A good job pays the bills, but it's also meaningful, right? Apparently, it's tough to find a job that does both.
There's no better day of the week than Monday to ponder the meaningfulness of your work. It's something that often gets overlooked while searching for a job, too.
When I first graduated from college, I definitely wasn't thinking about how rewarding the work would be. I was just focused on getting my foot in the door of the entertainment industry.
But to be honest, the work was pretty soul-sucking. I looked at the lives of my supervisors who had many more years of experience in the entertainment industry than I did. They were all pretty miserable, so I got out.
Money is definitely important to me, as it is to many people. In fact, just about everyone I know cares about making money. Do they care more about making money than making a difference? I don't know, but it all depends on the job.
Here's a graph of the most meaningful jobs in 2016 and their average salaries, according to recent data from Forbes.
This should definitely make you think about what you do all day:
Jobs that involve working with elderly people are of the most meaningful.
Nursing home directors, hospice nurses and assistant directors of nursing homes were in the top 10 meaningful jobs.
For these jobs, the average salary is $69,700. That might sound like a lot if you're 22 years old, but when you also have to support a family, it's tight.
People who have jobs helping the elderly get to enjoy the satisfaction of directly making someone's life much better. Money can't buy that feeling.
You can get more meaning from a job if you're helping people be healthy.
Clinical psychologists, volunteer coordinators and clinical supervisors have meaningful work, but their jobs aren't going to give them the ability to retire early, that's for sure.
People in these jobs are making $54,000 on average. Seeing the immediacy of how you help people live healthier lives is probably more meaningful compared to the immediate results from other jobs.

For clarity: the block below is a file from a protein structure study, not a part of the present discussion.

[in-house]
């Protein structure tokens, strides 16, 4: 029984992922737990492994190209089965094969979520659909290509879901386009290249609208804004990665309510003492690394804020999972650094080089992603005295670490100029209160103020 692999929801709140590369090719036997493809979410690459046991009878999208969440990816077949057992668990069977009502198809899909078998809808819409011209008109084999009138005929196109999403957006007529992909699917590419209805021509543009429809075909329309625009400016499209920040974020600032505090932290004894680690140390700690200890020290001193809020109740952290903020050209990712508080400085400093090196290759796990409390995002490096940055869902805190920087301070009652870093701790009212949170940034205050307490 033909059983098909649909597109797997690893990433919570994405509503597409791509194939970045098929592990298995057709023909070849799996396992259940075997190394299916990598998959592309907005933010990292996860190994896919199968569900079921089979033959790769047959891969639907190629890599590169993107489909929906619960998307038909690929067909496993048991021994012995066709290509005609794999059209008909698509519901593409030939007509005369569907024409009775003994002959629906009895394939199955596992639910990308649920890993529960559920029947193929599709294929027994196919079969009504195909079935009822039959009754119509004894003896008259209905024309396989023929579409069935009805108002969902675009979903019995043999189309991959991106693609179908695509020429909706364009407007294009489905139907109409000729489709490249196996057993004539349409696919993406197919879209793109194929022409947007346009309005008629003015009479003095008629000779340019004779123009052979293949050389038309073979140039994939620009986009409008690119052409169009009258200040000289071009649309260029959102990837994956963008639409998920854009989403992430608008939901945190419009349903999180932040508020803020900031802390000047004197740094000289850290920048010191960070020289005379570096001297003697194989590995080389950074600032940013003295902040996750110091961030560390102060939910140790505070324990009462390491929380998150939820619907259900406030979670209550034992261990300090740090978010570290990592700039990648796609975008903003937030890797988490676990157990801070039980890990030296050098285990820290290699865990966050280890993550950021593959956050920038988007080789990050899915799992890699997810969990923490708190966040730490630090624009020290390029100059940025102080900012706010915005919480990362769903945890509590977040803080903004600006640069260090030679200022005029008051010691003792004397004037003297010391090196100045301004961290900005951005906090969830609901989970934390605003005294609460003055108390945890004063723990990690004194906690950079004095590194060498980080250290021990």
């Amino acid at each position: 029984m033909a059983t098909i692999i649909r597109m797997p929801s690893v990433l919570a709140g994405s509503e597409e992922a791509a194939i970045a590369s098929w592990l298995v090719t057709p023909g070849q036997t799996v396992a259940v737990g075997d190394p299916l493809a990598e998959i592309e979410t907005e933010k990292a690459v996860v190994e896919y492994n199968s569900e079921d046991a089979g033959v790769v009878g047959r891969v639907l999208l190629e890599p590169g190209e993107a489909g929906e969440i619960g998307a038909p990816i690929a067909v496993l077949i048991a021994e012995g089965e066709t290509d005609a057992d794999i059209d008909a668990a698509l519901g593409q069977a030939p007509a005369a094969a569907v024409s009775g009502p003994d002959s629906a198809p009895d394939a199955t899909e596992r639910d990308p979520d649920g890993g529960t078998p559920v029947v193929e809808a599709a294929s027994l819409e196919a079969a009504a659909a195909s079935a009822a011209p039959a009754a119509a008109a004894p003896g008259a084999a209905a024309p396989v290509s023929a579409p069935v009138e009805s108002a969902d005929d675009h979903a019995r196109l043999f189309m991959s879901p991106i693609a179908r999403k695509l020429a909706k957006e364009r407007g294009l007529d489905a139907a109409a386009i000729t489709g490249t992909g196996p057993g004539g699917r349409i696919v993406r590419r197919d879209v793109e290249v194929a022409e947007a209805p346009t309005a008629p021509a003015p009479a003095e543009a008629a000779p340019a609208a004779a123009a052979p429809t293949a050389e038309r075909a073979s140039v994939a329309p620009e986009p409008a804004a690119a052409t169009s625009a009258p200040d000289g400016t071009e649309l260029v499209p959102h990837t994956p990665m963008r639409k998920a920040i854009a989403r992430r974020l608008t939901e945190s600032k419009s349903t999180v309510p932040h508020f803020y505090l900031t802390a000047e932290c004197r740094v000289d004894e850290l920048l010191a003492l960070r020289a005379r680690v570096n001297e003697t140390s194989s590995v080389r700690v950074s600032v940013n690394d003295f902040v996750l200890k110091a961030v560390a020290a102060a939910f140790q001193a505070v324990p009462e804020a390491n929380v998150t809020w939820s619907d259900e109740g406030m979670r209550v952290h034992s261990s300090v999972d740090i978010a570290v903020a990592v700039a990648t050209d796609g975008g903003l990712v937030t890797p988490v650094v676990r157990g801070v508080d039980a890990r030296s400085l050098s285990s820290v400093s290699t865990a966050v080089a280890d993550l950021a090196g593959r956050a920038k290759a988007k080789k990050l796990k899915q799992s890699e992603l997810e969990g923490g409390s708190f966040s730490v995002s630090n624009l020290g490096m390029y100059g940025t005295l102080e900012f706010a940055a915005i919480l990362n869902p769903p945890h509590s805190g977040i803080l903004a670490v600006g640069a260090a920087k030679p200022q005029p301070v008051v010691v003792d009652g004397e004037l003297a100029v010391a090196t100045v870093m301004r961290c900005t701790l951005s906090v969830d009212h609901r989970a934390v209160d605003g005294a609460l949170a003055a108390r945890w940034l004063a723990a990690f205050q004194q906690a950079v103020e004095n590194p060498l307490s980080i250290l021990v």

Connecting with others on an emotional level probably makes your job more meaningful.
Pastors, development officers, school counselors and marriage and family therapists help people have better relationships and a better understanding of themselves. Careers in mental health, development and relationship health put you front and center with your clients. These jobs force you to communicate and prevent you from hiding behind a screen all the time.
People in these roles make $48,400 on average. You can't buy the rewarding feeling of knowing you've helped improve marriages or guided a high school student through finding the best college. But, that rewarding feeling can't exactly pay rent, either.
OK, so none of this means you can't find work that's both meaningful and allows you to be financially independent. But, you might not be able to find a job that's both meaningful and makes a lot of money based on the roles that exist.
Having a rewarding job and becoming wealthy might mean adopting an entrepreneurial spirit and creating your own position. It might not be about finding the job, but creating one based on what would be most meaningful to you.